C. S. Lewis wrote, “Miracles are a retelling in small letters of the very same story which is written across the whole world in letters too large for some of us to see.” There are times when things much bigger than us do come into our small frame of reference giving us a glimpse of the Divine presence that is written across the whole world. This was my experience when I became involved in working out a way to transport one of our residents, Sandy, to her mother’s funeral.
The funeral took place in a town that is four hours away from our care center. Sandy relies on her motorized wheel chair for mobility. A simple request from Sandy to attend her mother’s funeral took me to parts of her care that I took for granted and had never explored. From learning the intricacies of transporting someone in a motorized wheel chair to researching the transportation resources that are available for an out of town trip, to getting on the schedule of a nurse that was needed to go with us on the trip, I became involved in putting a plan together.
I learned that the resources for transporting anyone with a disability are quite limited. It saddened me to know that a simple thing like going to a funeral can be a monumental task for someone with a disability, especially if it is out of town. The resources that are available usually are limited to transportation only within the county or were limited to only taking someone to a doctor’s appointment. In the end we rented a van from Superior Van and Mobility. It was a very reasonable price and Sandy’s sister paid for the rental.
Along with discovering the challenges of finding a way to transport Sandy, planning this trip was filled with many other twists and turns. It appeared at some points in the process that we would not be successful in getting the details worked out to make the trip possible. Every time I was ready to give up, I was pleasantly inspired by Signature stakeholders who challenged me to think outside of the box.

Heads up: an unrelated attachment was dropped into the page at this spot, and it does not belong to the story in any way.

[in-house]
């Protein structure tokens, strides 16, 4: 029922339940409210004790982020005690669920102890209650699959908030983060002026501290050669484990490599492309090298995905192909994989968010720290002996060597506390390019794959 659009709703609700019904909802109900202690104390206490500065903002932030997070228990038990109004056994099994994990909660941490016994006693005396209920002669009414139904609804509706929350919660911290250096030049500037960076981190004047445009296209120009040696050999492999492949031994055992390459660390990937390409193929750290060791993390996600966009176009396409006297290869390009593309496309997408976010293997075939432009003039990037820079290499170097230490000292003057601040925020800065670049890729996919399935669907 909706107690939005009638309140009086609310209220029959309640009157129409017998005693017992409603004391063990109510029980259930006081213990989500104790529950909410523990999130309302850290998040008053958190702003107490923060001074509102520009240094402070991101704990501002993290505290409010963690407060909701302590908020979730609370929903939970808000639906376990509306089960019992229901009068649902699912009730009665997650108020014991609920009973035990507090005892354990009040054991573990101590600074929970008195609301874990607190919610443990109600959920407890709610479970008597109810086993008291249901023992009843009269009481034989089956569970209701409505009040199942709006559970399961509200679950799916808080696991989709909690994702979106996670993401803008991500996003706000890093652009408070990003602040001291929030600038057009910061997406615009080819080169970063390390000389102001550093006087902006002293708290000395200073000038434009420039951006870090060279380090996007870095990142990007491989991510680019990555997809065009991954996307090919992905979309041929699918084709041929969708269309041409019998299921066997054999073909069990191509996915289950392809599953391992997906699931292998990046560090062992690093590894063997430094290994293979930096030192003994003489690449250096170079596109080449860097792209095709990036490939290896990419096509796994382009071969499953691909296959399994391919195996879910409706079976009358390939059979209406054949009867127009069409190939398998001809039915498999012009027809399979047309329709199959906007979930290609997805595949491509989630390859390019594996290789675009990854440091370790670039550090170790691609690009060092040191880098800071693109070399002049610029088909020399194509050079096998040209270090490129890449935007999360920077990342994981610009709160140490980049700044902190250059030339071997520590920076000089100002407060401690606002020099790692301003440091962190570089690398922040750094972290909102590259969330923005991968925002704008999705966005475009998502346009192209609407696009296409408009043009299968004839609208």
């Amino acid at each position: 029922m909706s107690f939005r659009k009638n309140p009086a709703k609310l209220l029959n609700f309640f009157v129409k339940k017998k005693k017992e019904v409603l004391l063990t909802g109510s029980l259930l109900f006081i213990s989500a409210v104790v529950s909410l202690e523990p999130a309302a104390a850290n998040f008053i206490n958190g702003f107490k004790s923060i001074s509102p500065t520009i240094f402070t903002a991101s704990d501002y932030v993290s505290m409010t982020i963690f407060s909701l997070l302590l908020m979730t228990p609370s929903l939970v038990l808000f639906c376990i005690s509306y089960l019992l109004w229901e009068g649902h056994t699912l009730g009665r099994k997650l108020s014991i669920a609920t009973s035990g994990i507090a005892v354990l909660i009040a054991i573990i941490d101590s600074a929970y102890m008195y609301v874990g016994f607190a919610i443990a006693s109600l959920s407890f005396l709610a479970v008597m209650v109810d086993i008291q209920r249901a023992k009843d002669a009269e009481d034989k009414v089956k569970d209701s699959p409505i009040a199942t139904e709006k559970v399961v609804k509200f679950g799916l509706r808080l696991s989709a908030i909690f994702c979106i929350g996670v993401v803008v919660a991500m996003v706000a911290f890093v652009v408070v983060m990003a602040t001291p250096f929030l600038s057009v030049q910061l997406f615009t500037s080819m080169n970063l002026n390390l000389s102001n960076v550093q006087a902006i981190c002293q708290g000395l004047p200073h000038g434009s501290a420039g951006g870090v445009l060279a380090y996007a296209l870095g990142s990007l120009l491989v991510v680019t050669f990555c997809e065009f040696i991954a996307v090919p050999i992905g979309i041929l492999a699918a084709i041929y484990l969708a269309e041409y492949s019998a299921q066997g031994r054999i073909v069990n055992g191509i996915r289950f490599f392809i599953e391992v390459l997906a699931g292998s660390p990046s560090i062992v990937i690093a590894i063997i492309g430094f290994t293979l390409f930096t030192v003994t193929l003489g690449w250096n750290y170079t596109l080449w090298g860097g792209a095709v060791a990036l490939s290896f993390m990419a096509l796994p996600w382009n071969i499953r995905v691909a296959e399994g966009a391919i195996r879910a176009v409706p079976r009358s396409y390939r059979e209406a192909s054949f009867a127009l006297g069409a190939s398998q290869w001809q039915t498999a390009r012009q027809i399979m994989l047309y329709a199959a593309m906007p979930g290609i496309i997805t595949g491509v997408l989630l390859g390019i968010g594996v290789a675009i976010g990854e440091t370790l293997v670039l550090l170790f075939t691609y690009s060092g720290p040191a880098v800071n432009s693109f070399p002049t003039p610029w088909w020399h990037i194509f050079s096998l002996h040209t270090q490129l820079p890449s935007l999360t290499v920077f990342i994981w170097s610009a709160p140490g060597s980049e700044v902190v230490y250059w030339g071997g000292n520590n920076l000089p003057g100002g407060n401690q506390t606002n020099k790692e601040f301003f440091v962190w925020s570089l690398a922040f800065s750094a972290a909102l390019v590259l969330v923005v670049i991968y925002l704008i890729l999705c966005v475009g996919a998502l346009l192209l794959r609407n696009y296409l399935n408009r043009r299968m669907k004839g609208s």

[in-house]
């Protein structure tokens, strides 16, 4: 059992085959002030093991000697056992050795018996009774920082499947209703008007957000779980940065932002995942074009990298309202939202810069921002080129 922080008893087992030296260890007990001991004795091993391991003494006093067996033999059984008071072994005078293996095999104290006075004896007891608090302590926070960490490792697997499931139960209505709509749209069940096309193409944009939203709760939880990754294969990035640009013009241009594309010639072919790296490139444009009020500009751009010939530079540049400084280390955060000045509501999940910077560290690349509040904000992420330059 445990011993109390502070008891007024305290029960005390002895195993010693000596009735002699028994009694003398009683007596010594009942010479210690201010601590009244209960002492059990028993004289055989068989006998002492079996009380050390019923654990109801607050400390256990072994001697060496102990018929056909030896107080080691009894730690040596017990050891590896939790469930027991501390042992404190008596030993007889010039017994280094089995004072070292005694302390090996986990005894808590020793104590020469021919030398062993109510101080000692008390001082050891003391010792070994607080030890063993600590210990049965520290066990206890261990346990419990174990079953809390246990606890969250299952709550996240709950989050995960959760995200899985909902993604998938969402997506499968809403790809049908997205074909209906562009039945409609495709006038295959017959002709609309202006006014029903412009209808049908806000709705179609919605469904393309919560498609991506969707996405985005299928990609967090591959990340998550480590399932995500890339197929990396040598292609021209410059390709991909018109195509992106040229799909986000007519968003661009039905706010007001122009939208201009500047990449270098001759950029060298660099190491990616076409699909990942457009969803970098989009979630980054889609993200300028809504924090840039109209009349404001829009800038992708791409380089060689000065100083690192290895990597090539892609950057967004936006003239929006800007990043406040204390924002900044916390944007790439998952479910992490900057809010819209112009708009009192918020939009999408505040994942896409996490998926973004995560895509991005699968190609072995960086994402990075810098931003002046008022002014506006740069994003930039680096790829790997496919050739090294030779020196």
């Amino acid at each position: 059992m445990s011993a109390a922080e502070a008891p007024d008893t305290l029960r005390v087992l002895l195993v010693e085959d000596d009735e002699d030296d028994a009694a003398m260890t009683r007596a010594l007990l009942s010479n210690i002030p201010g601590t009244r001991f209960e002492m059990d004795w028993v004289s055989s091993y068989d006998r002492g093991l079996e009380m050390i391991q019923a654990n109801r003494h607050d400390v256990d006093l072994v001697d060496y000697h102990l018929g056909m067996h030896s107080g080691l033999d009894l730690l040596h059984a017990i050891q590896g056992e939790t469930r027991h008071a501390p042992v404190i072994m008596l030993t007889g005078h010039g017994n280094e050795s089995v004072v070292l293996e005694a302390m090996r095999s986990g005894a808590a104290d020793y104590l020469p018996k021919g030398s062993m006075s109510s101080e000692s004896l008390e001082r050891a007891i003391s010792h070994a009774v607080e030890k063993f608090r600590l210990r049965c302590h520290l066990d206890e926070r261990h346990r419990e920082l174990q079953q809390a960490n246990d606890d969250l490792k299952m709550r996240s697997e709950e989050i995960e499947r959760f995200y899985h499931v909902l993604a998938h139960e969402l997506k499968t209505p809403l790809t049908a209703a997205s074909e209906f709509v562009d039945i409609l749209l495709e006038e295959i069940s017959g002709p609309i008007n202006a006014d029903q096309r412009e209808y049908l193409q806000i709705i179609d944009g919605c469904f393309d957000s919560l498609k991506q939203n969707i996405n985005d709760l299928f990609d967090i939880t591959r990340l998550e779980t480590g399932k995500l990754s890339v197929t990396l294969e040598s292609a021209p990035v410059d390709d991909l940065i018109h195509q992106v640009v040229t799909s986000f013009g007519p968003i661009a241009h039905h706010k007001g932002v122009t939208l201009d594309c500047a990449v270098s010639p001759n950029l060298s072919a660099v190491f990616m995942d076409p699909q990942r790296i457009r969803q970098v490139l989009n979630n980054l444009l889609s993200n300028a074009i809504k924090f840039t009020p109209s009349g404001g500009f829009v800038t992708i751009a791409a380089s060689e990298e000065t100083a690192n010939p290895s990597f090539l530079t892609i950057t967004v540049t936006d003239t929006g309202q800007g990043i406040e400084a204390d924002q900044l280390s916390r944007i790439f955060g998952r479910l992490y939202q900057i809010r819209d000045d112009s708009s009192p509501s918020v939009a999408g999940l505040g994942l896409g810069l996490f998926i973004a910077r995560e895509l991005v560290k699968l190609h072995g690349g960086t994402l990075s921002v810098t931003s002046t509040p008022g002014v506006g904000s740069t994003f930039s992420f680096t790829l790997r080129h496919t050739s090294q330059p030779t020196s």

Amanda Hasty, one of Sandy’s nurses, Amanda Cooper, assistant social worker, Roy Miller, plant operations director at Mayfair Manor and Pat Hall, a retired nurse who goes on trips with us, each inspired me in different ways to make this trip a reality. The administrative staff at Bluegrass also offered ideas and support as I was putting this plan together.
This experience gave me a whole new appreciation for the many parts that work together when we give care to the residents in our facility. From the education I received about safely transporting people in motorized chairs, to the support many people offered by changing their schedules and giving suggestions, I can testify that I got a glimpse of the Divine One who is sometimes too large to be seen. I found myself saying “something bigger than us is operating here.” I am convinced that I was privileged to sense the bigger Divine presence that was obviously working with us as we took Sandy to her mother’s funeral.
Sandy’s words about the trip are, “It was great. I saw a lot of my family that I hadn’t seen in five or six years.” Sandy’s boyfriend went with us and Sandy said, “He is great and a big help to me.” My favorite memory of the trip was being able to see Sandy go to the casket to see her mom after the funeral. Sandy’s daughter stood next to her holding her hand as they shed tears together and said their good-byes.
I am thankful for the support I received from all those who would not let me give up on this plan. I witnessed many miracles of compassion, perseverance, encouragement and brainstorming that were the small letters of the larger story that C.S. Lewis says “is written across the whole world in letters too large for some of us to see.” I am happy to say that this larger story, the Divine Presence, is an awesome sight to behold when we are privileged to be among the ones who can see.